Mr. Fielding's men
Posted by Carolyn B on March 24, 1998 at 21:49:12:
In response to From Runners to Peelers . . . ?, written by Woodhouse on March 23, 1998 at 07:55:34
] Weren't the Fielding Bros. considered the founders of the Bow Street Runners? I have been searching for a history of their development, and info on how they functioned. One thing that is not at all clear to me is how they were assigned, especially in the early years.
Henry Fielding started the runners who were called "Mr. Fielding's men" and John sort of inherited them when he took over Henry's position. They became known as the Bow Street Runners about 1785 or so (after both Henry and John Fielding had both died)
] As I understand it, the Victorian-era Peelers functioned much like today's police force but in the Regency-era Runners were more "for hire" by private individuals, and therefore available only to the wealthy. Is that right? I may well be misinformed. I would love to read the info you have, via e-mail or otherwise.
I see Capt. E has posted some info and I will add some more after a little checking. It will take me awhile because I made the mistake of trying to find some more information and looking at a second source which in some places contradicted the first and so I went to a third source which said something different (of course - isn't history fun!) Anyway, I've hauled out whatever I can find in my books to do with the Bow Street Runners, etc. and I will try to make some sense of it and post here.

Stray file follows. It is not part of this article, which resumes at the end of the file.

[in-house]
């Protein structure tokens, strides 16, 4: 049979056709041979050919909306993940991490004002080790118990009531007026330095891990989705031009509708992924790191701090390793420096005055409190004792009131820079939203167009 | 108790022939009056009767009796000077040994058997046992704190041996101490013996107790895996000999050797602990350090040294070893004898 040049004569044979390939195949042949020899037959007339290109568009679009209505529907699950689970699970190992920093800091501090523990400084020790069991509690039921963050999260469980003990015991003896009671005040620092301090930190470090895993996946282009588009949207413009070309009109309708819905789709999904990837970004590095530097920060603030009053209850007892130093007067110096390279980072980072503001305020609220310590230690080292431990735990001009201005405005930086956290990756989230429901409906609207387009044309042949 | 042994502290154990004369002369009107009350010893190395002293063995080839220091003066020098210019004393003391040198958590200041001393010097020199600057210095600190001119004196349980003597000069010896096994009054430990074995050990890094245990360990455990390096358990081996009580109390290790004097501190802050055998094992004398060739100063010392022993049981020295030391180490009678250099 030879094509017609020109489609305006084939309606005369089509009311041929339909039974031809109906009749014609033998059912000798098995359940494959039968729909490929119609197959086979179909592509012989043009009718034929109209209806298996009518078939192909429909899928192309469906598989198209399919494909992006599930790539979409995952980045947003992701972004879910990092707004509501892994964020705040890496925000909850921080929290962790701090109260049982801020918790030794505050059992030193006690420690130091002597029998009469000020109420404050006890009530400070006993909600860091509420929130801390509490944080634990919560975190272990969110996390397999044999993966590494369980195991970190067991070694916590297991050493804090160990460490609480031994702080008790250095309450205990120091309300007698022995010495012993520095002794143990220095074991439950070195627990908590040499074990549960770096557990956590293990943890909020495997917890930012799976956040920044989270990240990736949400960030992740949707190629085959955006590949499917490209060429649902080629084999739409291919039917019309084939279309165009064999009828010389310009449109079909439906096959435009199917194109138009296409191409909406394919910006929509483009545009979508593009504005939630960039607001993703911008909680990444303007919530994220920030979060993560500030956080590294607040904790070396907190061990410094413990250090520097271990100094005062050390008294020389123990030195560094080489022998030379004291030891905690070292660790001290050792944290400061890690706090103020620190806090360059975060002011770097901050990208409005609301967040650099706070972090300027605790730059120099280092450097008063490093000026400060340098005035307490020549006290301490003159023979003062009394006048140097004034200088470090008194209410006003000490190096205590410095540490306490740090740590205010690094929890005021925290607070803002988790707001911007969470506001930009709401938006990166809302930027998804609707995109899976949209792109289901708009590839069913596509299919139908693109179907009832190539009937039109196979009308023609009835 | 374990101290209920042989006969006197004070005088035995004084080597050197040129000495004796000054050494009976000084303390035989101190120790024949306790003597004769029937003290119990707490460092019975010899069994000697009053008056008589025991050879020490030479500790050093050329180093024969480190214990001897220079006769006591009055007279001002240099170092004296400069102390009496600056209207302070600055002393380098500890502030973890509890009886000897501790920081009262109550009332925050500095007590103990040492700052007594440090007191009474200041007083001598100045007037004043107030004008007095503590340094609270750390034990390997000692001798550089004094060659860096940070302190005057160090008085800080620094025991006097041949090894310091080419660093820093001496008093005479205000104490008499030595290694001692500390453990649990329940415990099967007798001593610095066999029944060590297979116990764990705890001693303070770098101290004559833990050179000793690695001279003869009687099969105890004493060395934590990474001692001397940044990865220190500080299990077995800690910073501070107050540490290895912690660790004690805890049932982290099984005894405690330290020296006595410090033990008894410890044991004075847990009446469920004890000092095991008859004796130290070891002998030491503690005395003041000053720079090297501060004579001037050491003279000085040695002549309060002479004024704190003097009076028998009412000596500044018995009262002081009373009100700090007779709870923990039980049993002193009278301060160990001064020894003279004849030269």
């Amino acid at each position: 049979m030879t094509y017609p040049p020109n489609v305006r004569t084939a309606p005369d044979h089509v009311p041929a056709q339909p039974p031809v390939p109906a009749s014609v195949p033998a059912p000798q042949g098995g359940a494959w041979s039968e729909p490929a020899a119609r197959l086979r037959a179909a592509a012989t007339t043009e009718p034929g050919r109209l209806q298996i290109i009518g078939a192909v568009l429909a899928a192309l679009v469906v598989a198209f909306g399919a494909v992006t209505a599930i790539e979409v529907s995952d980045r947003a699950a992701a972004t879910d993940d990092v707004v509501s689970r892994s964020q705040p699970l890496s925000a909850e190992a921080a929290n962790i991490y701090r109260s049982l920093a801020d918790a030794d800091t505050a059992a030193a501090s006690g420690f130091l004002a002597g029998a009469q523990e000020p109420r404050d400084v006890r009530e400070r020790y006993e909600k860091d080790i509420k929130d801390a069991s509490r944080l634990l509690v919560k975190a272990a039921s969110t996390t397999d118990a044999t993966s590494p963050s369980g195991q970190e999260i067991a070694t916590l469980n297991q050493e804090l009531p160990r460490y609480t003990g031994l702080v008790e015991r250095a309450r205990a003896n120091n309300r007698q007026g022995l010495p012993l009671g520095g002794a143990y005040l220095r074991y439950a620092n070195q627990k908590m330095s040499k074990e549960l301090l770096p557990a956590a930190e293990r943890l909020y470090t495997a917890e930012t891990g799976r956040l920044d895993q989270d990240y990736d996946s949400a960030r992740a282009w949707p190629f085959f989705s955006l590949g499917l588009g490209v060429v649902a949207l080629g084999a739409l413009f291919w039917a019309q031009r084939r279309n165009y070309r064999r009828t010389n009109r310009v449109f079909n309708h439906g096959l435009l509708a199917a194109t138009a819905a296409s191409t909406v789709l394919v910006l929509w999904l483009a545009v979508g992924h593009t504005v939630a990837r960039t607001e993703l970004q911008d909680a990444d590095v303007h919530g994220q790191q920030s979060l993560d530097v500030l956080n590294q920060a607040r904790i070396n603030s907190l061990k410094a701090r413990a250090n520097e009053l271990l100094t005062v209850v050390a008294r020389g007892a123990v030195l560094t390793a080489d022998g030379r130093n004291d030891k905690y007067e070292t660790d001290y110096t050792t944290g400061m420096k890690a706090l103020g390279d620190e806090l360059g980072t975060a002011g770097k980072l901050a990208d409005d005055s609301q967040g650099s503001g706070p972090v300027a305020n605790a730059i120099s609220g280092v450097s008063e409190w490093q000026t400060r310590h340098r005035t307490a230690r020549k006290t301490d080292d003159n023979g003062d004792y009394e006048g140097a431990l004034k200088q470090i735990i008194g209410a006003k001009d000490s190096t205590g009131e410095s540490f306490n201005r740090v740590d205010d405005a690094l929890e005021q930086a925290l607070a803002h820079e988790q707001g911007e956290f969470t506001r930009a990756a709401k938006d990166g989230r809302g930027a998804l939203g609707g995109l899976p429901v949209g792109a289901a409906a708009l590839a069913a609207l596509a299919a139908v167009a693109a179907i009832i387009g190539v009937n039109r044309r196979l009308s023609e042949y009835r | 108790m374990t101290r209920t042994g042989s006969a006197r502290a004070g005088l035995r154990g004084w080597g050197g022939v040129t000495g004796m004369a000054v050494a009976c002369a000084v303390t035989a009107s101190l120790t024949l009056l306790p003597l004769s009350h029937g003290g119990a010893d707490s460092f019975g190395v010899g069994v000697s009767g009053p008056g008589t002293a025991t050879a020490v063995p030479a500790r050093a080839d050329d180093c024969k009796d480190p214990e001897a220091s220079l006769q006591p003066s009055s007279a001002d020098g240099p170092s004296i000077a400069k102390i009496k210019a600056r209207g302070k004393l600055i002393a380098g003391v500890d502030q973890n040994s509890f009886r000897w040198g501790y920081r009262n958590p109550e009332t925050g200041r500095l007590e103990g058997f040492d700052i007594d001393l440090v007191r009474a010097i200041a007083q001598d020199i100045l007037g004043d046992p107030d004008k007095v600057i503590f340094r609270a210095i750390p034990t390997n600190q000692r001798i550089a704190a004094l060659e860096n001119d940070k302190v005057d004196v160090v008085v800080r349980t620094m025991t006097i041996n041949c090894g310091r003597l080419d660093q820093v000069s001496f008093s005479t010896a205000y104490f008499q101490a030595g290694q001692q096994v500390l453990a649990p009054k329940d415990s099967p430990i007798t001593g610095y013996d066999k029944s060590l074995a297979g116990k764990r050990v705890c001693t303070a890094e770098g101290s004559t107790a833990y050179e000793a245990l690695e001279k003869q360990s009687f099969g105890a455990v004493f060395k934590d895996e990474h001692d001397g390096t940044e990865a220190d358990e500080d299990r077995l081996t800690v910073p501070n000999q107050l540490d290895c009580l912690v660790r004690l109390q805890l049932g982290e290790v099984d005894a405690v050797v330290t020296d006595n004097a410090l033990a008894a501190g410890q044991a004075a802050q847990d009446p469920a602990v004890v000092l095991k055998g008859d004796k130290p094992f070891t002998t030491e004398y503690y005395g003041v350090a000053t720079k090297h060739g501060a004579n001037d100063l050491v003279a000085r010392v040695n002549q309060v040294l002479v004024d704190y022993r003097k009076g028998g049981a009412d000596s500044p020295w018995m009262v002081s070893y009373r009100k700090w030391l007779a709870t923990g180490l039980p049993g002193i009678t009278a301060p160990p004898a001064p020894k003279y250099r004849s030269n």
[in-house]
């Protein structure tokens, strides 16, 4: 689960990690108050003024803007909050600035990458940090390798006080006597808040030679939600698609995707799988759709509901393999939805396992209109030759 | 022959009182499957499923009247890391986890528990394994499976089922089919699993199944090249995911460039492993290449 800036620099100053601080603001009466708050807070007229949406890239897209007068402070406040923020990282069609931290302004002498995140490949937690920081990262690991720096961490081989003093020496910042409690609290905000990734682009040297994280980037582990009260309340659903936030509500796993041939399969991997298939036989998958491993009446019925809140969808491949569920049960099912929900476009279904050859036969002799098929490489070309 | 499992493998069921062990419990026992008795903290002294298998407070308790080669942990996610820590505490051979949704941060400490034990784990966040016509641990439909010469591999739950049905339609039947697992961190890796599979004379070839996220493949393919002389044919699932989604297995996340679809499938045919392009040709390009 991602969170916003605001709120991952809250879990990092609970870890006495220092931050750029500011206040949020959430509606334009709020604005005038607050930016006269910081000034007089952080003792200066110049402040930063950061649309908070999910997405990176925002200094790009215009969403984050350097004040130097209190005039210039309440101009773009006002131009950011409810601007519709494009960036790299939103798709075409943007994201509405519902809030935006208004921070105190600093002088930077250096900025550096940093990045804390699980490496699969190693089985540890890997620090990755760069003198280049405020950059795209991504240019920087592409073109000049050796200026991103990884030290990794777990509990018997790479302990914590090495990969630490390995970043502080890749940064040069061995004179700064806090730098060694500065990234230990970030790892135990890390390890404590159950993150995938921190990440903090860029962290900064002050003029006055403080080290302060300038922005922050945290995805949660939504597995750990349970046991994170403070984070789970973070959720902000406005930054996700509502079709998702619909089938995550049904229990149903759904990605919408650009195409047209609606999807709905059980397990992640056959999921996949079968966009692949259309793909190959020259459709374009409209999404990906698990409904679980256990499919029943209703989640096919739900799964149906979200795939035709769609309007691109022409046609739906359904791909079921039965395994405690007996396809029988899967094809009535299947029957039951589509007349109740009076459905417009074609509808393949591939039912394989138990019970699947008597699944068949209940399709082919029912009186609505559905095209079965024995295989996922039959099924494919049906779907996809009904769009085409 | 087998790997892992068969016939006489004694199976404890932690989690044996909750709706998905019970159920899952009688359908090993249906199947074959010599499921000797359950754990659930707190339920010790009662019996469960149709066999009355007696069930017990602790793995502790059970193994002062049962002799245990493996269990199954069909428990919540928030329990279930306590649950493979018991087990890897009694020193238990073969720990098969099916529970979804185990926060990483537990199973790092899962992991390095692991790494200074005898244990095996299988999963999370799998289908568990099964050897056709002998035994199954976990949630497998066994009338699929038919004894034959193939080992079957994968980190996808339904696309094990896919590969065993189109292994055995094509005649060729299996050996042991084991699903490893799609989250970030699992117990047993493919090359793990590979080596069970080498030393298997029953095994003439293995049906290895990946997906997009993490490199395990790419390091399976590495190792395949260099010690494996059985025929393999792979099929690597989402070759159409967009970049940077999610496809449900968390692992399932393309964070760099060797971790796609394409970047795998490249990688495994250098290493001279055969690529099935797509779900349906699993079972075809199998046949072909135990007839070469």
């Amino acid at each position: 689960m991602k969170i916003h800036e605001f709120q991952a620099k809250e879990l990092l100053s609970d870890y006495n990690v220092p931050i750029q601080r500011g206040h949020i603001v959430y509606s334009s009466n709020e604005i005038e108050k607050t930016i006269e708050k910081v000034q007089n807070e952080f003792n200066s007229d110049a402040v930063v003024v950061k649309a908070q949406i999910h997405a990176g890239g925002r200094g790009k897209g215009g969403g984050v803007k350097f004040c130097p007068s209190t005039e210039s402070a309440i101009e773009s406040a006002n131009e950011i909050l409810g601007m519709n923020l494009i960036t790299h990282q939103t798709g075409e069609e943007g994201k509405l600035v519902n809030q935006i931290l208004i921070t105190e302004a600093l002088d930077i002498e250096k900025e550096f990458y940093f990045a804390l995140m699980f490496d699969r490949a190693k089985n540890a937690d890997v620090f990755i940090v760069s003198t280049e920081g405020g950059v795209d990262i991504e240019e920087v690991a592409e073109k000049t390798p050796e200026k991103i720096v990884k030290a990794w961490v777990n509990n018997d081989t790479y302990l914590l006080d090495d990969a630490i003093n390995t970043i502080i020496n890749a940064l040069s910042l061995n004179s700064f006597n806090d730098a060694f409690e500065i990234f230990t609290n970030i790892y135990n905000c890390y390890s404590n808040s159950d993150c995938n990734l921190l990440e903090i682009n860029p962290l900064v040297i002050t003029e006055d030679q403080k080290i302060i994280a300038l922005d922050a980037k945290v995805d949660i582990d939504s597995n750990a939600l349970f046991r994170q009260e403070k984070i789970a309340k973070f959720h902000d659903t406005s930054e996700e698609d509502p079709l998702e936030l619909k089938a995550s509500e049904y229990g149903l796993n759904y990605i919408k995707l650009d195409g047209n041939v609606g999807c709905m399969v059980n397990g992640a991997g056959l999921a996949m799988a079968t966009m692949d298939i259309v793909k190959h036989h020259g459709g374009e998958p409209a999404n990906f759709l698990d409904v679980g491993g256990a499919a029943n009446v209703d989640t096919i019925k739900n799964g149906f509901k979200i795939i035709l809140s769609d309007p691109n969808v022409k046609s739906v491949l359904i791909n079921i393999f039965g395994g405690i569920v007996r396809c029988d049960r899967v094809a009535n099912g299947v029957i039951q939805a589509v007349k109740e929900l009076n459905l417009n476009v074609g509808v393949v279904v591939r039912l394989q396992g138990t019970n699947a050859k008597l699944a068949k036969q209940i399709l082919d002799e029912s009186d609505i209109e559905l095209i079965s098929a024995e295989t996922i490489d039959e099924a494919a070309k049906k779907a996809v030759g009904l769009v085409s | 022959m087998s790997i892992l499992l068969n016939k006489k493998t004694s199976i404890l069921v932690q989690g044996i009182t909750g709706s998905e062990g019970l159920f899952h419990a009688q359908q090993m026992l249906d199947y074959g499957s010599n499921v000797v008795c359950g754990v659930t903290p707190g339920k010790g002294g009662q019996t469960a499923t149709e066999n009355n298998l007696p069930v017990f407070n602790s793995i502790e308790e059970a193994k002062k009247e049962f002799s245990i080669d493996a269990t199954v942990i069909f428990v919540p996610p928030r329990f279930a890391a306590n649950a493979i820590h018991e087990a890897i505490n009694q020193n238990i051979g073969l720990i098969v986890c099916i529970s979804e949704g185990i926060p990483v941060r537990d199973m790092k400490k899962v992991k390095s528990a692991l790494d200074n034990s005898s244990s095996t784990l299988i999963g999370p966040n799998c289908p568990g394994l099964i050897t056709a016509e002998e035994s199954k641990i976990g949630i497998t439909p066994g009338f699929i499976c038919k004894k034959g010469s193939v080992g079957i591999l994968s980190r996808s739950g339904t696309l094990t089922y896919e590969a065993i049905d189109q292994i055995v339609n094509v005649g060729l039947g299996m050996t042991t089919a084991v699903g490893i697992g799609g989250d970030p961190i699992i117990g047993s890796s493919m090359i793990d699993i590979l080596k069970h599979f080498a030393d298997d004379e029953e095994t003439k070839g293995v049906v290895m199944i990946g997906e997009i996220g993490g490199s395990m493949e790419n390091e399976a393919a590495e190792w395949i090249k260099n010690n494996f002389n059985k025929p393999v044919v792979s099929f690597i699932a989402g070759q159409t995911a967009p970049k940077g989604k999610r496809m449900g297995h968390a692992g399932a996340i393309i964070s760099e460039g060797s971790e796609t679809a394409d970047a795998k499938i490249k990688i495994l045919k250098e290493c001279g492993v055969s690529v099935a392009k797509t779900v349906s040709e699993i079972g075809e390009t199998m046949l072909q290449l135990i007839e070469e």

] Can anyone recommend other sources of information on the topic of the Runners' development? Thanks very much.
I have a hard time finding books about the British police in the US so I have a hodgepodge picked up at used bookstores in hopes they would one day come in handy. (I'm really trying to find a good manual on modern British crime scene investigation, but I guess I'll just have to go across the herring pond or something.)
I have the aforementioned Scotland Yard Files which is a "popular" account so I'm reading it cautiously. (The authors also wrote "The Jack the Ripper A to Z" so presumably they have researched British crime/police)
The London Police in the Nineteenth Century by John Wilkes (Cambridge U. Press, 1977) which sounds impressive but is really a small pamphlet, part of the Cambridge Introduction to the History of Mankind Topic Books series.
"The History of the English Police" by Peter N. Walker (described in bio as "police inspector in the North Yorkshire Police") in Murder Ink: The Mystery Reader's Companion Dilys Winn, ed (1977)
And the only really academic book (footnotes and no attempts to entertain : )
Behind the Uniform: Policing in Britain and America By Ian K. McKenzie (former Superintendent in London Metropolitan Police and "Honorary Research Fellow at the Centre for Police Studies" U. Exeter) and G. Patrick Gallagher (St. Martin's Press, 1989). They compare the London and New York police systems but I'm finding a lot of historical background in the text (i.e., debate over whether British police should be armed, etc.)
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